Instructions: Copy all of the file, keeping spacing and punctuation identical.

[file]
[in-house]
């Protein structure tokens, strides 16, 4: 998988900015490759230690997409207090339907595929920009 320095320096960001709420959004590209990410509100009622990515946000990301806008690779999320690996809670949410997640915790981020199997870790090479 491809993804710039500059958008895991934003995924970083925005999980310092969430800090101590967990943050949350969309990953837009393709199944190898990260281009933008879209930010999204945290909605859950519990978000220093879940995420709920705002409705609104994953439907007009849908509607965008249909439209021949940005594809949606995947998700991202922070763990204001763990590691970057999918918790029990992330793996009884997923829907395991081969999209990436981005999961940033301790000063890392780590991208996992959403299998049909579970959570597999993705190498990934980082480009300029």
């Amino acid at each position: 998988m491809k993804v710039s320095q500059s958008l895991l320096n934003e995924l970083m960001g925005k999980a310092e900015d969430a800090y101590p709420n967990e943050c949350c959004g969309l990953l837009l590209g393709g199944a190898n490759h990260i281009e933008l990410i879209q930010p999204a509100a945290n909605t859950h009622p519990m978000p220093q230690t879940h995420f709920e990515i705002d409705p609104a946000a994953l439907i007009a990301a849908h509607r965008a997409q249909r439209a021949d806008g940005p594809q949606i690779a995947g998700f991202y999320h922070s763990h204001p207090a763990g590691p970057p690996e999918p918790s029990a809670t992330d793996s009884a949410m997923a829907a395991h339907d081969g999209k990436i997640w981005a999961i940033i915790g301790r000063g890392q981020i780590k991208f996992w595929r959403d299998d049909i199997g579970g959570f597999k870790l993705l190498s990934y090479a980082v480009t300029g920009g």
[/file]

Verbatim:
[in-house]
């Protein structure tokens, strides 16, 4: 998988900015490759230690997409207090339907595929920009 320095320096960001709420959004590209990410509100009622990515946000990301806008690779999320690996809670949410997640915790981020199997870790090479 491809993804710039500059958008895991934003995924970083925005999980310092969430800090101590967990943050949350969309990953837009393709199944190898990260281009933008879209930010999204945290909605859950519990978000220093879940995420709920705002409705609104994953439907007009849908509607965008249909439209021949940005594809949606995947998700991202922070763990204001763990590691970057999918918790029990992330793996009884997923829907395991081969999209990436981005999961940033301790000063890392780590991208996992959403299998049909579970959570597999993705190498990934980082480009300029």
């Amino acid at each position: 998988m491809k993804v710039s320095q500059s958008l895991l320096n934003e995924l970083m960001g925005k999980a310092e900015d969430a800090y101590p709420n967990e943050c949350c959004g969309l990953l837009l590209g393709g199944a190898n490759h990260i281009e933008l990410i879209q930010p999204a509100a945290n909605t859950h009622p519990m978000p220093q230690t879940h995420f709920e990515i705002d409705p609104a946000a994953l439907i007009a990301a849908h509607r965008a997409q249909r439209a021949d806008g940005p594809q949606i690779a995947g998700f991202y999320h922070s763990h204001p207090a763990g590691p970057p690996e999918p918790s029990a809670t992330d793996s009884a949410m997923a829907a395991h339907d081969g999209k990436i997640w981005a999961i940033i915790g301790r000063g890392q981020i780590k991208f996992w595929r959403d299998d049909i199997g579970g959570f597999k870790l993705l190498s990934y090479a980082v480009t300029g920009g």